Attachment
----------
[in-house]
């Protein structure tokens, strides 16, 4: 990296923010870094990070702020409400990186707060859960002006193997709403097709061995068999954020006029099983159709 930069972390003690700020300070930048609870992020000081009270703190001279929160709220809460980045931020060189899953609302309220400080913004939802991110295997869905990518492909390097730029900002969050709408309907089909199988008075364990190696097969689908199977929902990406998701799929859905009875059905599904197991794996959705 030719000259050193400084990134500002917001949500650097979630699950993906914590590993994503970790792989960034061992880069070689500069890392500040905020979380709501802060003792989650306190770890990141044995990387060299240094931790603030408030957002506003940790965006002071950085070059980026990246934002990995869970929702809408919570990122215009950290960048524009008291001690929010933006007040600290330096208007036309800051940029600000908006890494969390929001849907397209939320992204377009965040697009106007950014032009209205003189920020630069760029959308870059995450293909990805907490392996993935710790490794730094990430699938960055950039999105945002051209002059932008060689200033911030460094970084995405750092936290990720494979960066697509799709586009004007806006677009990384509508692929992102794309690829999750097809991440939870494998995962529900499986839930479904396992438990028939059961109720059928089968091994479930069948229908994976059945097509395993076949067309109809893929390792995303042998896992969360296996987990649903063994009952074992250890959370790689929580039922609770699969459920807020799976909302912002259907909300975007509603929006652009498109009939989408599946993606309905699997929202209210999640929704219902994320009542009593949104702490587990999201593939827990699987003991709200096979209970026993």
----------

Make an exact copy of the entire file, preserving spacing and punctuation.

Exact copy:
[in-house]
């Protein structure tokens, strides 16, 4: 990296923010870094990070702020409400990186707060859960002006193997709403097709061995068999954020006029099983159709 930069972390003690700020300070930048609870992020000081009270703190001279929160709220809460980045931020060189899953609302309220400080913004939802991110295997869905990518492909390097730029900002969050709408309907089909199988008075364990190696097969689908199977929902990406998701799929859905009875059905599904197991794996959705 030719000259050193400084990134500002917001949500650097979630699950993906914590590993994503970790792989960034061992880069070689500069890392500040905020979380709501802060003792989650306190770890990141044995990387060299240094931790603030408030957002506003940790965006002071950085070059980026990246934002990995869970929702809408919570990122215009950290960048524009008291001690929010933006007040600290330096208007036309800051940029600000908006890494969390929001849907397209939320992204377009965040697009106007950014032009209205003189920020630069760029959308870059995450293909990805907490392996993935710790490794730094990430699938960055950039999105945002051209002059932008060689200033911030460094970084995405750092936290990720494979960066697509799709586009004007806006677009990384509508692929992102794309690829999750097809991440939870494998995962529900499986839930479904396992438990028939059961109720059928089968091994479930069948229908994976059945097509395993076949067309109809893929390792995303042998896992969360296996987990649903063994009952074992250890959370790689929580039922609770699969459920807020799976909302912002259907909300975007509603929006652009498109009939989408599946993606309905699997929202209210999640929704219902994320009542009593949104702490587990999201593939827990699987003991709200096979209970026993």